We are who we say we are

A few weeks ago Amina Arraf, author of Gay Girl in Damascus, a blog documenting the experiences of a half-Syrian, half-American lesbian living in Syria, was outed as being, in fact, the very male (and heterosexual) Tom MacMaster, an American PhD student living in Edinburgh.

Given the fact that MacMaster’s blog had been an important source of information and opinion for many about life within Syria during the Arab Spring there was understandable anger when the charade was revealed. The story developed even further a few days later when the founder of the lesbian website Lez Get Real also came out: “Paula Brooks” was in fact Bill Graber, another very much male, very much heterosexual blogger.

The most astonishing part of this story for me was reading that a woman in Canada believed herself to be in a romantic relationship with Amina Arraf, despite having never spoken to Amina on the phone. Their relationship had blossomed without either ever hearing the voice of the other.

I email, I tweet, I even (as of now) blog. The other day I had to pause for a few seconds to figure out how to use my smartphone to make an actual phone call, I use it so rarely as a phone. Email has certainly made elements of our work here at akg much easier, we no longer have to call bike couriers late on a Friday night to deliver a package of prints and transparencies to newspaper photo editors, desperate to illustrate a breaking news story in the next day’s edition… but email relationships with clients are often too perfunctory for my liking, lots of very short messages about scan sizes and e-book rights. There’s a lot to be said for chatting to clients, even if (whisper it) you’re not always gabbing about work! The picture industry is filled with incredibly sociable and personable people who love any excuse to get together which makes events like this year’s Fotofringe so essential: not just as a venue to make deals and discuss projects, but just to see and be seen.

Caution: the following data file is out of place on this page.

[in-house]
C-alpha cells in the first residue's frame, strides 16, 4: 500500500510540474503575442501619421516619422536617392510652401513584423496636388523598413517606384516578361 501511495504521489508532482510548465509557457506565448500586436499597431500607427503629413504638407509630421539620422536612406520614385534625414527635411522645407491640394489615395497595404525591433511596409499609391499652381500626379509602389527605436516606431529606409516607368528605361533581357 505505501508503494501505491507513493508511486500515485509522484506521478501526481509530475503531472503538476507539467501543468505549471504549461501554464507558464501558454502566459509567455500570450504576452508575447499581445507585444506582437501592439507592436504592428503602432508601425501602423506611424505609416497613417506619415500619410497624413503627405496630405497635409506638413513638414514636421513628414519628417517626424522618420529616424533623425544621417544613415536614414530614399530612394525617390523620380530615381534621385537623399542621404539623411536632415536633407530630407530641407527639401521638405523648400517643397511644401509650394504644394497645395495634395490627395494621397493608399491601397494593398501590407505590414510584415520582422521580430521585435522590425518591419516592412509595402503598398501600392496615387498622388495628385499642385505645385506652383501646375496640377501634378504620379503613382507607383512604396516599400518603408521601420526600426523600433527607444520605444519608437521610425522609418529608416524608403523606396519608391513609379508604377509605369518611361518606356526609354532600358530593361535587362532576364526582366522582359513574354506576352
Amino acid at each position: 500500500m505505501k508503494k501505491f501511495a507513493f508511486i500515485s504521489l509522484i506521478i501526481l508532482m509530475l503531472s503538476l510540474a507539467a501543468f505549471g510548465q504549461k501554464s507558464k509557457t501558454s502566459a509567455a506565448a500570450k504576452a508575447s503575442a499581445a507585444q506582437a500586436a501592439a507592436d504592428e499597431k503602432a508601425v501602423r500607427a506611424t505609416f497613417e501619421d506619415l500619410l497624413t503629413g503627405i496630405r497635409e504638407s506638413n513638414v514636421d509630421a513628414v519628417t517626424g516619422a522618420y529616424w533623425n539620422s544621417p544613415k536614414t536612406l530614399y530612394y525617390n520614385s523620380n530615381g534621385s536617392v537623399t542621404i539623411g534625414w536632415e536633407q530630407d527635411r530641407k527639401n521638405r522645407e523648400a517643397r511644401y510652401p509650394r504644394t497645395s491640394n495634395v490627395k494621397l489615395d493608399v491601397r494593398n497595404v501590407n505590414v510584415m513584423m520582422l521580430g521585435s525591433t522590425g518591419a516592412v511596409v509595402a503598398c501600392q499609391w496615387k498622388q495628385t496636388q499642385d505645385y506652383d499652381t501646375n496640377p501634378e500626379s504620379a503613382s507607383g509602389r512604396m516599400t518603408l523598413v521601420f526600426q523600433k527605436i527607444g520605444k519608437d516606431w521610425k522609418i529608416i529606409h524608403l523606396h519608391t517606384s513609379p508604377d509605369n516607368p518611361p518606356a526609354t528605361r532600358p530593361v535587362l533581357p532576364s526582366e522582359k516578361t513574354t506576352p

That’s why we recently held an akg Summer Brunch in the office, inviting as many researchers as we could comfortably fit into the building. Yes, we had some of our newest promo material on show and I plugged some of our recent collaborations and collections for specific projects, but it was not a marketing presentation. It was a fantastic opportunity to welcome researchers back to the akg offices and to remind us all of the faces (and people) behind the emails.

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